In either case, however, when something happens to you or me, we cannot, at that moment, know whether it is good or bad. We may be sure that it at least has aspects that are not pleasant, but, with regard to long-term effects, only God will know the effects it is going to have. God knows. Something miserable may later be more than balanced out by something happy that would not have happened had it not been for the original tragedy. I have had the experience, committed the folly, or exhibited the wisdom (Take your choice or insert your own opinion here.) of telling the parents of a deceased child that their happiness, the pride of their lives, did well to die when he did because he probably went to heaven, whereas, if he had lived to be an old man, he might have deserted the faith. Lame. It could be true, but it did not help the parents in their grief.4

 

The next word, “things,” in this particular context, refers, of course, to events. There have been and are those who believe our lives are imaginary, in which case “things” would not really happen at all; I shall not take that line of argument, however, as I do not believe it, and it would destroy all claims that I have to make about our world and the world beyond. I believe things really happen and will proceed as though they do.

 

With the word, “good,” I can raise an ironic question that probably has significance; Jesus, when called “good,” stated that only God is good.5 Shall we then say that there are no good people for bad things to happen to, such that the question I am answering is of the moot variety? After all, if Jesus was not good, no one is, has been, or will ever be. The answer is yes—there are no good people for bad things to happen to, and I could rationally and justifiably end this theodicy now on that basis. Yet, Jesus is the one exception; He is the one, the single and the unique good person that bad things could have happened to when He was among us in time. And very bad things did happen to Him. Perhaps he denied goodness because He had not yet completed a perfect life with no sin at all in it. Nevertheless, He is God, and He was and is a God of mercy, the one true God Who has died that we might be good and Who owes us no answer to any question. We would not even be alive if this God had not made it so.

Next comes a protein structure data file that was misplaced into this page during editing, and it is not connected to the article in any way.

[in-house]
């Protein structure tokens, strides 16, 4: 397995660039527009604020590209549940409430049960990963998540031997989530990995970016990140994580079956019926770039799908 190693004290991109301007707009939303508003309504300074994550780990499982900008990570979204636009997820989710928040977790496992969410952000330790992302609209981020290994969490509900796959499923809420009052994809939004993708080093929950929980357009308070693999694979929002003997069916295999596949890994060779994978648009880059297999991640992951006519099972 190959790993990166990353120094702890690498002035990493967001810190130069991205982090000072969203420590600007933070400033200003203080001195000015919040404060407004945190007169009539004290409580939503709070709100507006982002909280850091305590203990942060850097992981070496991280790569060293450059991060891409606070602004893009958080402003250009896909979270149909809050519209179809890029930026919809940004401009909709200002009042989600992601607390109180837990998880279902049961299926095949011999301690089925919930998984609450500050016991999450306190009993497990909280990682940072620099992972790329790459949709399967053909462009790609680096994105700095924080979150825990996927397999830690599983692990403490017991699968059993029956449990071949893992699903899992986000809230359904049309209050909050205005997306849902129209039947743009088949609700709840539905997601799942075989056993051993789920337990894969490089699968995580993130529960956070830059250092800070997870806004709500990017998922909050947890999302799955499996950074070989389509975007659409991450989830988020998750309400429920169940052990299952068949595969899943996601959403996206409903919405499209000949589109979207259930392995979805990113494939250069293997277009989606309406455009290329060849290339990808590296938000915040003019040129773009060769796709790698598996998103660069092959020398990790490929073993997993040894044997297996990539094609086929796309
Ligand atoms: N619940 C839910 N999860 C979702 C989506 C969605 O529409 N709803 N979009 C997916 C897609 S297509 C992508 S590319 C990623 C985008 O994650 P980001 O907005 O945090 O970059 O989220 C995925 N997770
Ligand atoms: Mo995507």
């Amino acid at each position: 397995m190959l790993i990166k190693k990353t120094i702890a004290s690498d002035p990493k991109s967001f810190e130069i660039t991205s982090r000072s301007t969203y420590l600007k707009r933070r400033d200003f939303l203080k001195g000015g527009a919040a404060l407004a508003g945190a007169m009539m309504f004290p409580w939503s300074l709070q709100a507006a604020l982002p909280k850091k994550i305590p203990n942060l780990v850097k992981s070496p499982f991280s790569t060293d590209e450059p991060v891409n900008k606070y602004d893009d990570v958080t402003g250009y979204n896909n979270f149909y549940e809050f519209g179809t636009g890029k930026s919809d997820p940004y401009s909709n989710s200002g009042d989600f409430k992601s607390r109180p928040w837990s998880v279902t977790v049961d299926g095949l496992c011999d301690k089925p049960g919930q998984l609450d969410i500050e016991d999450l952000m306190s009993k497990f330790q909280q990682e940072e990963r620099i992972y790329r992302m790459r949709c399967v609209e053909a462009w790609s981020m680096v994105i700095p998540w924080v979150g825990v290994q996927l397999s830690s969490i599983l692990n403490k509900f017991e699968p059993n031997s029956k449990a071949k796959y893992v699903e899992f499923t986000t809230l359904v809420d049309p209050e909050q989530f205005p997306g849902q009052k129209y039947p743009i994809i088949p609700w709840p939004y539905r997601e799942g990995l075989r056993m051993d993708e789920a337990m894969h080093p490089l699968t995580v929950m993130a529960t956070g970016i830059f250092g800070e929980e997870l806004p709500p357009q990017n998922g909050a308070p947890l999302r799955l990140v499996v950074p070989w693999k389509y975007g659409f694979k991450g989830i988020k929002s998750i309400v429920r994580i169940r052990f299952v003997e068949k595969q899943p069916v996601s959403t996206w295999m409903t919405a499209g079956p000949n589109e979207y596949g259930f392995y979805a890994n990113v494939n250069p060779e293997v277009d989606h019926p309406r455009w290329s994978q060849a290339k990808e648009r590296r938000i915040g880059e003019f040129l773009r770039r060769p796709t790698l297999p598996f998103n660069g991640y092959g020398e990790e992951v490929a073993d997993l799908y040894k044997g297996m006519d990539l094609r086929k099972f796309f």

Thomas Aquinas and St. Augustine, who were both great Christian writers, experienced illnesses that rendered them comatose. Augustine, when he awoke, said, “I have seen the Lord – all I have written is straw,” and Thomas said essentially the same thing when he came out of his coma. Because we have no right to question this God about anything that pertains to Him, the question we are entertaining and this essay are irrelevant, but, because there are answers that suffice but do not satisfy, and because this is one of them for a very large number of people, I will continue with this treatise and not “cop-out.”

 

Now—having analyzed the question, there is one remaining item to mention before we move on  to the answer in earnest. We can mistake discipline for punishment or for God’s being less than all good. Our heavenly Father, however, wants the very best for us, which largely consists of our developing all of our attributes maximally, and discipline improves people. We ourselves discipline our children, if we are good parents.

 

 

God Is Indeed Good and Cannot Possibly Create Evil

 

As God emanates from The Truth, all-Goodness, He cannot be evil, and He is incapable of making anything that is evil, though He did make someone who became evil. Plato, in his Republic, says that goodness cannot produce evil, and it would seem to be an oxymoron to say otherwise. For God to be unable to do something that is either nonsense or violates His divine identity does not violate the His omnipotence. Admittedly, however, Plato is probably not talking about the Biblical God.

 

“But, did God not create everything?” “No — only everything that is good,” and nothing that is nonsensical is good. One would nevertheless still like to know where evil comes from. Here is what I think about that.

 

 

The Origin of Evil